But Squigs knew that Mungo was right. As the huge man said, there was no point in not striking while the iron was still hot under their feet.

Dawn might only be coming in an hour or two, but at Madame Pompadour's place business was coming along nicely. Many of the clientele, or would-be clientele, were inebriated and fairly obnoxious. The six bouncers were tough, and they thought they were used to everything, and prepared for anything.

When Mungo Kentigern and his three companions, (one of whom was a dwarf dragging a thoroughly miserable Leggilass by the collar), turned up and demanded admission, they realized that they were less well prepared than they had thought.

These four were not inebriated . . . any more. They were in the next stage: The stage at which one feels a little fragile, when the hasty laying on of rough hands is unwelcome, and can be very unwise. Unfortunately, this was the normal reception for visitors to Madame Pompadour's House of Pleasure who announced that they had no intention of being paying customers, or of stepping this way for the scrutiny of their family jewels, in case they had a dread disease. Mungo was a local legend in his own time, and thus the head bouncer and his mate had decided to start with Baron Ashill. The Baron politely told them to get their hands off him. Now.

They laughed. The depths of stupidity people can achieve is amazing thought Korg, looking at the idiots! Korg was prepared to fight nearly anything. Given provocation he would have cheerfully challenged Mungo. After all, the big man was a fair fighter, and knew some limits. Korg had taken one look at the baron, even before he'd met Venus, and decided to step warily around him.

But, as the two bouncers admitted the next day, when bargaining with Huigi, everybody makes mistakes. They were just lucky to be alive and to have the chance of never making the same mistake again.

From this point on things had disintegrated fairly rapidly. The bouncers yelled for the waiters. Mungo defenestrated two of them. Through windows that certainly hadn't been there, before. Wooden walls are remarkably open to home-improvement.

Korg swatted Leggilass to make sure that he stayed in one place. Then he waded in too, delivering uppercuts, at a height appropriate for him to deliver, such blows, and then dealing with the doubled-over victims.

Squigs had spent his whole life being a person of the calculated actions of a weedy black kid in an unfriendly environment. He stayed cool in the face of affront and thought his way around it. Just then, however, something in him snapped abruptly. Someone had stolen Kate. He was going to find her. NOW. And these minions of theirs stood in his way . . .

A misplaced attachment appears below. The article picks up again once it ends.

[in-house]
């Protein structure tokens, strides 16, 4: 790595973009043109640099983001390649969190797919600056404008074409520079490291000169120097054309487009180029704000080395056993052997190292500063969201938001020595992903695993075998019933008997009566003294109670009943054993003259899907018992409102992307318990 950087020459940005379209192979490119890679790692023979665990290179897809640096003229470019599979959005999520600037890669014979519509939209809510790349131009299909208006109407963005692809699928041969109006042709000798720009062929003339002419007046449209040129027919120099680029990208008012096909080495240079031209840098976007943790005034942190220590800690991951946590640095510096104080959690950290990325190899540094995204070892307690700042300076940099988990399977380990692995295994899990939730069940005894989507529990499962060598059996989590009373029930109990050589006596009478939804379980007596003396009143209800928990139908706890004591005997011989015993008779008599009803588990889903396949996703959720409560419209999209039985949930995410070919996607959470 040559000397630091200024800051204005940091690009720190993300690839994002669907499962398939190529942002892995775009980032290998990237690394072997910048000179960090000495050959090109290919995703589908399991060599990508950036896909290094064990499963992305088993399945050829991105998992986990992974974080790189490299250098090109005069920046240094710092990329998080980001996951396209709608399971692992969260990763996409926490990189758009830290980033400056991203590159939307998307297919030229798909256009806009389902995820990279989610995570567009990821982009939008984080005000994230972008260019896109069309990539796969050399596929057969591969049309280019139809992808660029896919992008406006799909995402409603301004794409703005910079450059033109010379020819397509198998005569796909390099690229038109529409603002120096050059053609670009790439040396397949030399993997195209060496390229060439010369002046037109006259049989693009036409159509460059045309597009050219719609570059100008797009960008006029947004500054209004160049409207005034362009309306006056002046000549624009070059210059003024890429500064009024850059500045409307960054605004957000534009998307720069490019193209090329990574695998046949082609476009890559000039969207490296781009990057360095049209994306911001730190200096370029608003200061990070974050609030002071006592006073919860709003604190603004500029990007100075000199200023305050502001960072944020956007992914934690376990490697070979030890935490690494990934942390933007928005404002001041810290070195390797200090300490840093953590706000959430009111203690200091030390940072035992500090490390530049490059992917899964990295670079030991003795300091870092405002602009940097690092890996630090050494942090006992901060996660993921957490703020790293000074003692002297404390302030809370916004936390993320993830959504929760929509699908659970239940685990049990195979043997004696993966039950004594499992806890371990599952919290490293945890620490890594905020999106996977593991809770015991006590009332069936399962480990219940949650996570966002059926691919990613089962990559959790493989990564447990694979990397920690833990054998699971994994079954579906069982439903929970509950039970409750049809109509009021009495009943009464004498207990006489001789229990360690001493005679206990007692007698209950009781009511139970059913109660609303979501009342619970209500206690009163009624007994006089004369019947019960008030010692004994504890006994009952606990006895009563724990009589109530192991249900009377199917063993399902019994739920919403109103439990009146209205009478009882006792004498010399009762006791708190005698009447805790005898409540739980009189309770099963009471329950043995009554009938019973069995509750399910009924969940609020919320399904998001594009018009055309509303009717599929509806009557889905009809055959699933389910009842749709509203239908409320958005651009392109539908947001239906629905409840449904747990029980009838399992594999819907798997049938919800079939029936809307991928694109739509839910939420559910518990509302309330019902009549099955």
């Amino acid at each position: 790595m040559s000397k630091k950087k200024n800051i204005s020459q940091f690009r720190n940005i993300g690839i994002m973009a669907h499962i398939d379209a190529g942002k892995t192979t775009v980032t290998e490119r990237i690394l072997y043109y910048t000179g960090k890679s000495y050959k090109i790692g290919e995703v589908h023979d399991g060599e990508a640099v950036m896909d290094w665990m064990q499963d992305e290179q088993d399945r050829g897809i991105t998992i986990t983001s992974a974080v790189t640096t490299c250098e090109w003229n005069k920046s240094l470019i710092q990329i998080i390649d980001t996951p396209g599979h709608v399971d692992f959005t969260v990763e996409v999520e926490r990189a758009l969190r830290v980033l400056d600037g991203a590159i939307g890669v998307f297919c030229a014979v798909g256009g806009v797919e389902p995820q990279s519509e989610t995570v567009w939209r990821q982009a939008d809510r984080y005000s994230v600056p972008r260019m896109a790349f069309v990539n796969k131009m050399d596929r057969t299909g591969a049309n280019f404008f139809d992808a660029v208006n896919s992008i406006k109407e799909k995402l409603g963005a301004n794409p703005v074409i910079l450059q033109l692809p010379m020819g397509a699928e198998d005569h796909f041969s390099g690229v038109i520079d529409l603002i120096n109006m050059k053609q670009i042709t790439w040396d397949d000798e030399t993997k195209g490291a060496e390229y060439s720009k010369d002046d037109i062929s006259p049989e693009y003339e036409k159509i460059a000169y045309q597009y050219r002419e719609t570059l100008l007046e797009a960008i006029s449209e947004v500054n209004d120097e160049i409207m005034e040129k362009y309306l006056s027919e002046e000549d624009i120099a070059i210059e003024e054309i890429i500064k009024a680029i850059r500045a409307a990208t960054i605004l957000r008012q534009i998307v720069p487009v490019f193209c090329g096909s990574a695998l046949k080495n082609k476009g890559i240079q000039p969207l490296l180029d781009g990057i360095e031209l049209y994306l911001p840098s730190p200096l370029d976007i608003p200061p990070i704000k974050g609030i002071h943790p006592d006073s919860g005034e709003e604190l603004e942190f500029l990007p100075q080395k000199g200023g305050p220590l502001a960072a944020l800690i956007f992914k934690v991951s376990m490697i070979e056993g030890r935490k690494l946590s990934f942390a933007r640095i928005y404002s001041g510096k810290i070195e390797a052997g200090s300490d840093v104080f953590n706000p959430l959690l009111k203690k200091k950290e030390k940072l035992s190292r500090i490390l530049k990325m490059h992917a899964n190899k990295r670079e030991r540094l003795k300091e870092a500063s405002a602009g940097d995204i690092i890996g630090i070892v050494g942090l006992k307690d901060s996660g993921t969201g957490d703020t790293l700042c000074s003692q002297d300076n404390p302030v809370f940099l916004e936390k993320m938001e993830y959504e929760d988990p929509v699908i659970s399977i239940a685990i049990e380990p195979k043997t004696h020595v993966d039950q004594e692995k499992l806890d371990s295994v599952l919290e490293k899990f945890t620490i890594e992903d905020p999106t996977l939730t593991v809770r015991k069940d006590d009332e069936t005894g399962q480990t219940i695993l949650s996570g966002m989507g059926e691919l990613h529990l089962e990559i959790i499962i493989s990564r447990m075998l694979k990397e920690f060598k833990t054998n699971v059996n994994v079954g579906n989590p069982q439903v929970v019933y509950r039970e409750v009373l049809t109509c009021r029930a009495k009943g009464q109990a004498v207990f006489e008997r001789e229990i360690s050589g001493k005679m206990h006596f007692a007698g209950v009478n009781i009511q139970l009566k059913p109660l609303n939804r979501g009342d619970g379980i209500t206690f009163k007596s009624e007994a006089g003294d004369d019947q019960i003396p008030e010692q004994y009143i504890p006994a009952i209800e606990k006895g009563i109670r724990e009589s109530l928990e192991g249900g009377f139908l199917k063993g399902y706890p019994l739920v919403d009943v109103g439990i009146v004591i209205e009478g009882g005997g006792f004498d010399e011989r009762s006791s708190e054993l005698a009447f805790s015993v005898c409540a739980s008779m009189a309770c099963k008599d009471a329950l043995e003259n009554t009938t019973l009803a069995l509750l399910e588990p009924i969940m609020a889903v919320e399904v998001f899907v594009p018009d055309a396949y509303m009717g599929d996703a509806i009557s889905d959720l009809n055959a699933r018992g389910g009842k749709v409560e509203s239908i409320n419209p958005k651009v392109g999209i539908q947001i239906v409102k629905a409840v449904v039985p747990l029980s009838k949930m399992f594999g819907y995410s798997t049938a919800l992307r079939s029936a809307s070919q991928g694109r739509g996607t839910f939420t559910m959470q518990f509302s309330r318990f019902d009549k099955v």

The red haze around him dimmed to pink. That was definitely Korg's voice. Why was he, James 'nkosi Harkness-Smythe, natural-born coward, standing in a zone of total destruction with the remains of a chair in his hand?

"Squigs . . . Oy! Squigs. It's over. Stop fighting. Squigs, do you hear me?" the dwarf bellowed.

Squigs shook his head. "Yes?" he looked around at the chaos, blinked down at Korg, who was standing a safe five yards off. "What happened? Did I get hit on the head?"

The dwarf looked at him with a skewed smile. "You're asking us what happened? Zikleviesion on a crutch! Why the hell didn't you tell us you were a berserk? What the hell were you trying to do? Single-handed slum clearance?"

"I . . . I don't remember." Squigs shook his head again. Very little of the red velvet upholstered furniture would ever be good for anything other than firewood again. Several of the wooden walls were smashed too. Other than the dwarf, Mungo, and Baron Ashill, there wasn't another conscious soul visible. "We did all this?" he asked warily.

"You did all this, you loony. We got out of the way. You'd have done it to us too, if we hadn't had the brains to get outside!" said the dwarf with ghoulish pleasure.

"Er. I guess I got a bit carried away," said Squigs.

The baron shook his head, and smiled. "No, the ones who got carried away were the ones who couldn't run or crawl."

"And, bugger it, we had to carry them away. Their friends all ran off," said Mungo, chuckling.

Squigs looked embarrassed. "Look, to be honest with you guys, I, I just snapped. I'm, er, not normally much of a fighter."

Mungo strode up and put an arm around Squigs' shoulder. "Son, after tonight you're not going to find anyone in all of Zikadoonvarna who'll ever believe you. Or pick a fight with you, for that matter. I must admit I never guessed it myself, but you're a braw fighter, actually. Now, let's go and do what we came to do. I think Madame will have time to talk to us now, seeing that our boy Squigs has kind of reduced her customer through-put."